In The Bag


The future came and went

The future came and went

A few months ago, our city joined a growing number of California cities and counties and introduced a ban on single-use plastic shopping bags. I understand the reason for the new law. This is a beach town, and the ban is a positive step towards keeping discarded bags off our beach and out of the ocean.

Shoppers here in Surf City now have three options:

  1. Bring their own reusable bags to the store
  2. Purchase reusable bags which vary in price from $.99 to $5.99
  3. Purchase a paper bag made from recycled paper for a .10 “pass through fee”

I’ve been in the habit of toting my reusable bags to the market for quite a few years, but the ban on plastic bags applies to ALL stores:  Groceries, Target, Home Depot, Lowes, drug stores, etc.

Overall, it has been a smooth transition, but we’ve had our rough spots. I’ve witnessed some tense confrontations between shoppers and cashiers and baggers. Unfortunately, none of cashiers or baggers are members of the city council, and therefore didn’t pass the ordinance.

I’ve heard shoppers demand to know what is being done with the revenue generated from paper bag sales. (Revenue stays with the store to cover the expense of providing the costlier paper bags.)

I live near a large retirement community. I’ve seen defiant Seniors wheel carts of loose groceries out of the store. Their purchases rattle and bounce across the pavement on the way to the car. Then they pile the loose groceries into the trunk of the car.

What happens next for these stand-your-ground-shoppers? How many trips does it take to get a trunkful of loose groceries into the house?

Seeing this, I wistfully recalled the days of the “lazy man load”:  looping the handles of at least (8) plastic bags over each outstretched arm in an effort to get all the groceries into the house in a single trip. We’ve all done it, but why? We’re not Sherpas ascending Mount Everest, we’re merely transporting the load from the car to the kitchen.

I quickly discovered that a full day of errand running requires several bags. This is where my dilemma began.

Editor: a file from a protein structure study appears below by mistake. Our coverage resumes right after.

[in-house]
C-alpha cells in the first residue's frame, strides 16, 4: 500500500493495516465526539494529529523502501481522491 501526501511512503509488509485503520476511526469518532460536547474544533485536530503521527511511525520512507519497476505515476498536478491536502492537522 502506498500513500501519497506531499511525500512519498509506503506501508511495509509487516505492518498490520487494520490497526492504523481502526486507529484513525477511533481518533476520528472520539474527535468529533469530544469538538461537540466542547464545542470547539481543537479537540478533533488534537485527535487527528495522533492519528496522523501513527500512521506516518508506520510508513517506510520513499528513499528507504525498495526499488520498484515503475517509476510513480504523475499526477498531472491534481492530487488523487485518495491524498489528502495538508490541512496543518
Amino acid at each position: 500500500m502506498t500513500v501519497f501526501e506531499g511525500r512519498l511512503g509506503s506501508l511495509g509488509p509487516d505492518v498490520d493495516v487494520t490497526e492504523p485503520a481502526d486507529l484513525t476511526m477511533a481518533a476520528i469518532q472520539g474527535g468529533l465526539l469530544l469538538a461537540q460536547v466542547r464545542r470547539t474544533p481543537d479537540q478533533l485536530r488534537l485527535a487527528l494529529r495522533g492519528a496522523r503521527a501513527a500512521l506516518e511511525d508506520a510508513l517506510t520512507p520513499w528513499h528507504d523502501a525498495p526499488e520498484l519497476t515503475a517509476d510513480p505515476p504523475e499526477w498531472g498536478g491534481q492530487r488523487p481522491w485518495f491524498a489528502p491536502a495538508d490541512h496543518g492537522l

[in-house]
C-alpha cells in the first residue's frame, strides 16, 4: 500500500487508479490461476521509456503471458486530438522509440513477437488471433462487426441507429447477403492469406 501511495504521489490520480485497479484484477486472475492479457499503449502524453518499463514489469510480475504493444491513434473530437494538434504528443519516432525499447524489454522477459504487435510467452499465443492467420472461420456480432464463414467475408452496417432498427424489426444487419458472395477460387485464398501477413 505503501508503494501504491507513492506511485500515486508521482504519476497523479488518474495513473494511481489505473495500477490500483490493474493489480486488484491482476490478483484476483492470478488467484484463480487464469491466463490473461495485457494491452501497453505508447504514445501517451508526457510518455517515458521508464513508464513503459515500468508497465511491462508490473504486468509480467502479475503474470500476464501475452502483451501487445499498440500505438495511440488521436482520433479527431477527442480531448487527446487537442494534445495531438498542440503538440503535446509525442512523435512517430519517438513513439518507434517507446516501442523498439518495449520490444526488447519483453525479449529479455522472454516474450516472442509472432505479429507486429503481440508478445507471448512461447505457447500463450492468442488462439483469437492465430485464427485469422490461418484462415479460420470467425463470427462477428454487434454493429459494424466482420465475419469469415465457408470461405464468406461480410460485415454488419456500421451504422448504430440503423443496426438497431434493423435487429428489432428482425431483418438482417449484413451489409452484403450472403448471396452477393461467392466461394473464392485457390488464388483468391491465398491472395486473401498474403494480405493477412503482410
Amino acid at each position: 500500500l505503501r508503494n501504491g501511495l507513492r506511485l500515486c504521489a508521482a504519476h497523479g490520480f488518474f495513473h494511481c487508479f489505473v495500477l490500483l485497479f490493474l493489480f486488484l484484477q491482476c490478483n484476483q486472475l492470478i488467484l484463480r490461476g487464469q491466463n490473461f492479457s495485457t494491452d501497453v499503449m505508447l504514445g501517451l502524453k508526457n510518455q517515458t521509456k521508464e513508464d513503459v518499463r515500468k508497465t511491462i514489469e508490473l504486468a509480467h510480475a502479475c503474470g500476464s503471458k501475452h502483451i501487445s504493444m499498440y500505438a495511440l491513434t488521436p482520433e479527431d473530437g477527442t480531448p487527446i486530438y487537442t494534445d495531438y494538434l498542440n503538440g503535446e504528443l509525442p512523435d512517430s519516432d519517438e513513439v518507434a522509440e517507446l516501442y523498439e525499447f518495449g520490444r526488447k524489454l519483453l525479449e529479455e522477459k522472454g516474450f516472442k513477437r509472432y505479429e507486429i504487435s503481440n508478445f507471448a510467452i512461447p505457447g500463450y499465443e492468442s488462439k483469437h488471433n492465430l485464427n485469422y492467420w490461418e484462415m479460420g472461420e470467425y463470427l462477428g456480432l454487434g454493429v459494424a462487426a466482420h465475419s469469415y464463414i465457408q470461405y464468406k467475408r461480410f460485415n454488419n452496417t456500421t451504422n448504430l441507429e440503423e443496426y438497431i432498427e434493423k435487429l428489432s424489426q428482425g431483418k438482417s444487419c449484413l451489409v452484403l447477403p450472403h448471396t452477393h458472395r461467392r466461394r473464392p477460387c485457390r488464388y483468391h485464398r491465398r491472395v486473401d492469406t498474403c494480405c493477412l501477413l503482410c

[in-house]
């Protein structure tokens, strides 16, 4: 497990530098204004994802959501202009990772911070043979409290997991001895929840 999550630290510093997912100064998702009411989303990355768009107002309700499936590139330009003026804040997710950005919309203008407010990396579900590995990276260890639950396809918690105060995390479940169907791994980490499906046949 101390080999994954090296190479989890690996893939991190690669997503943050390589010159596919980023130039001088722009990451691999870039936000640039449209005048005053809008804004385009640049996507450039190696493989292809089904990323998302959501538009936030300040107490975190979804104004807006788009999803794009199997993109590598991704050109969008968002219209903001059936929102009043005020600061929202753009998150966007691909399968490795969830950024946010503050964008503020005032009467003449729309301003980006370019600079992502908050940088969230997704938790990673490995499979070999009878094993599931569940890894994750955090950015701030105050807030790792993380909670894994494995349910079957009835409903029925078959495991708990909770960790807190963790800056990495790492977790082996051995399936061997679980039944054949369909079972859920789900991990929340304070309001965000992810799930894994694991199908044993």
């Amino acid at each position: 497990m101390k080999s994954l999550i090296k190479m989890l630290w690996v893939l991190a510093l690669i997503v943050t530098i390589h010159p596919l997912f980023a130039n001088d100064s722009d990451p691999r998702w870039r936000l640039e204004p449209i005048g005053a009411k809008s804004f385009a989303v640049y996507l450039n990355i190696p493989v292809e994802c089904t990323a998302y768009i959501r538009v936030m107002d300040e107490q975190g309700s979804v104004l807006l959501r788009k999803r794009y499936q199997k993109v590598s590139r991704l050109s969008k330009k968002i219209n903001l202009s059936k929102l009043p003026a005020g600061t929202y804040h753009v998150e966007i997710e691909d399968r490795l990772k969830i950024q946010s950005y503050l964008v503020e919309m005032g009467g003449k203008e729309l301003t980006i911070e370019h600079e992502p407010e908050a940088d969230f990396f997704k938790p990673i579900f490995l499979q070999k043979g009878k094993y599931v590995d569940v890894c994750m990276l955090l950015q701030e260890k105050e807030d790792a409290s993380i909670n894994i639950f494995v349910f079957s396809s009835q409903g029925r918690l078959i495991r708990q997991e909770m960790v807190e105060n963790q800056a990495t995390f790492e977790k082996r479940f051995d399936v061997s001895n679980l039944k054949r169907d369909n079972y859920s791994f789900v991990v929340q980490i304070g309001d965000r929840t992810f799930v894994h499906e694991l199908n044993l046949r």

Maybe it’s just me, and my OCD…. but I feel I need to use store specific bags. I mean, is it acceptable to carry an Albertsons bag into Ralphs? I feel sorta hoity-toity carrying a Whole Foods bag into folksy ‘ole Sprouts. It seems downright gross to put my shiny new purchases from Target into a ratty Safeway bag.

This was getting complicated, so I decided to forgo the store-branded bags altogether – well, except for the freebies – I mean let’s be reasonable.

I went online. Since I hate visual clutter, I had the bright idea to buy bags to match my car. This way my cargo compartment would look mono-chromatic and orderly during a full day of errand running. Hey, you find your bliss, and I’ll find mine.

Then I began to wonder: Could the reusable bags technically be considered fashion accessories? Should they match my outfit? Maybe the should match my shoes? Unsure, I went ahead and bought a few in a bold, black and white toile print. Classic, with a twist.

Luckily, until we sort out the style guidelines, I’m confident a Trader Joe’s bag works as a solid neutral. Like nude patent leather, it goes with everything and you can carry it anywhere. It’s what my Mother would call “transitional.” It is widely accepted as the “go-to” bag. Thankfully, I own a several of these, and a few could be considered vintage gems.